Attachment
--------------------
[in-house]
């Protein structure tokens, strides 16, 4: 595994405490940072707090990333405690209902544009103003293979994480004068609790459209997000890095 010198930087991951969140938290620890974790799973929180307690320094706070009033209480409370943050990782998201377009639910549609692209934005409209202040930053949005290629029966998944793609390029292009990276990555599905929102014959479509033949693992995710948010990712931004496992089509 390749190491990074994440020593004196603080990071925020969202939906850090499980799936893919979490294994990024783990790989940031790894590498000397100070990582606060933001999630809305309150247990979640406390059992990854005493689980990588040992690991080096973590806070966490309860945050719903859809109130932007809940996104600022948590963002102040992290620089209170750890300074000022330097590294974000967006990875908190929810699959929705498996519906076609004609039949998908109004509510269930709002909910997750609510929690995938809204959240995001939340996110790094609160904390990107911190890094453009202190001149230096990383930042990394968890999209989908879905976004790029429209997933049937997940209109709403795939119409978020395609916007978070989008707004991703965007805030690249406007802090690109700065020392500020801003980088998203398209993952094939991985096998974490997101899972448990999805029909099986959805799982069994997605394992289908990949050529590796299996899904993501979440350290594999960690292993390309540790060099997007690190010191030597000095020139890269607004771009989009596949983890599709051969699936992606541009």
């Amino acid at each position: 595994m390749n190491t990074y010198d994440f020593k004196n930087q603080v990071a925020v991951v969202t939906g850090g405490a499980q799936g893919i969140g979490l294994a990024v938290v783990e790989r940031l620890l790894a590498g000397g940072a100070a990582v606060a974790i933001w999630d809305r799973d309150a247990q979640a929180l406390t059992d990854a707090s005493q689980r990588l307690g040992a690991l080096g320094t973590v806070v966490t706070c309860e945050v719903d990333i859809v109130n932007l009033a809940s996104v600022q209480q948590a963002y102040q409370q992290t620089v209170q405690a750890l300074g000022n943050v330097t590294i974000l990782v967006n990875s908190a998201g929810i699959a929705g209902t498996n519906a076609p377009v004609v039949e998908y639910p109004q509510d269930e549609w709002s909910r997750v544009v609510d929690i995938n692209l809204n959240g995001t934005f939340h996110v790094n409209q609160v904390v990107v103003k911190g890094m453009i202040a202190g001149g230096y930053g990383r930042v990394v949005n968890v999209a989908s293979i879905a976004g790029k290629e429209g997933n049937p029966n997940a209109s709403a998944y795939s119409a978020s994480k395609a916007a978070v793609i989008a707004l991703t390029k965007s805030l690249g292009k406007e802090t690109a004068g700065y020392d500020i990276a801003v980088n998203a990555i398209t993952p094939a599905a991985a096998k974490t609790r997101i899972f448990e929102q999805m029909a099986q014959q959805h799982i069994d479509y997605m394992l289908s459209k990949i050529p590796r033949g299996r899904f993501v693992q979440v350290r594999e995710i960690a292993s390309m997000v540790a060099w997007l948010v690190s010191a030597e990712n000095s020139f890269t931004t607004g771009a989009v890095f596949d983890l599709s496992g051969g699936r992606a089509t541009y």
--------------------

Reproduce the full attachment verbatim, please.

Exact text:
[in-house]
């Protein structure tokens, strides 16, 4: 595994405490940072707090990333405690209902544009103003293979994480004068609790459209997000890095 010198930087991951969140938290620890974790799973929180307690320094706070009033209480409370943050990782998201377009639910549609692209934005409209202040930053949005290629029966998944793609390029292009990276990555599905929102014959479509033949693992995710948010990712931004496992089509 390749190491990074994440020593004196603080990071925020969202939906850090499980799936893919979490294994990024783990790989940031790894590498000397100070990582606060933001999630809305309150247990979640406390059992990854005493689980990588040992690991080096973590806070966490309860945050719903859809109130932007809940996104600022948590963002102040992290620089209170750890300074000022330097590294974000967006990875908190929810699959929705498996519906076609004609039949998908109004509510269930709002909910997750609510929690995938809204959240995001939340996110790094609160904390990107911190890094453009202190001149230096990383930042990394968890999209989908879905976004790029429209997933049937997940209109709403795939119409978020395609916007978070989008707004991703965007805030690249406007802090690109700065020392500020801003980088998203398209993952094939991985096998974490997101899972448990999805029909099986959805799982069994997605394992289908990949050529590796299996899904993501979440350290594999960690292993390309540790060099997007690190010191030597000095020139890269607004771009989009596949983890599709051969699936992606541009």
């Amino acid at each position: 595994m390749n190491t990074y010198d994440f020593k004196n930087q603080v990071a925020v991951v969202t939906g850090g405490a499980q799936g893919i969140g979490l294994a990024v938290v783990e790989r940031l620890l790894a590498g000397g940072a100070a990582v606060a974790i933001w999630d809305r799973d309150a247990q979640a929180l406390t059992d990854a707090s005493q689980r990588l307690g040992a690991l080096g320094t973590v806070v966490t706070c309860e945050v719903d990333i859809v109130n932007l009033a809940s996104v600022q209480q948590a963002y102040q409370q992290t620089v209170q405690a750890l300074g000022n943050v330097t590294i974000l990782v967006n990875s908190a998201g929810i699959a929705g209902t498996n519906a076609p377009v004609v039949e998908y639910p109004q509510d269930e549609w709002s909910r997750v544009v609510d929690i995938n692209l809204n959240g995001t934005f939340h996110v790094n409209q609160v904390v990107v103003k911190g890094m453009i202040a202190g001149g230096y930053g990383r930042v990394v949005n968890v999209a989908s293979i879905a976004g790029k290629e429209g997933n049937p029966n997940a209109s709403a998944y795939s119409a978020s994480k395609a916007a978070v793609i989008a707004l991703t390029k965007s805030l690249g292009k406007e802090t690109a004068g700065y020392d500020i990276a801003v980088n998203a990555i398209t993952p094939a599905a991985a096998k974490t609790r997101i899972f448990e929102q999805m029909a099986q014959q959805h799982i069994d479509y997605m394992l289908s459209k990949i050529p590796r033949g299996r899904f993501v693992q979440v350290r594999e995710i960690a292993s390309m997000v540790a060099w997007l948010v690190s010191a030597e990712n000095s020139f890269t931004t607004g771009a989009v890095f596949d983890l599709s496992g051969g699936r992606a089509t541009y």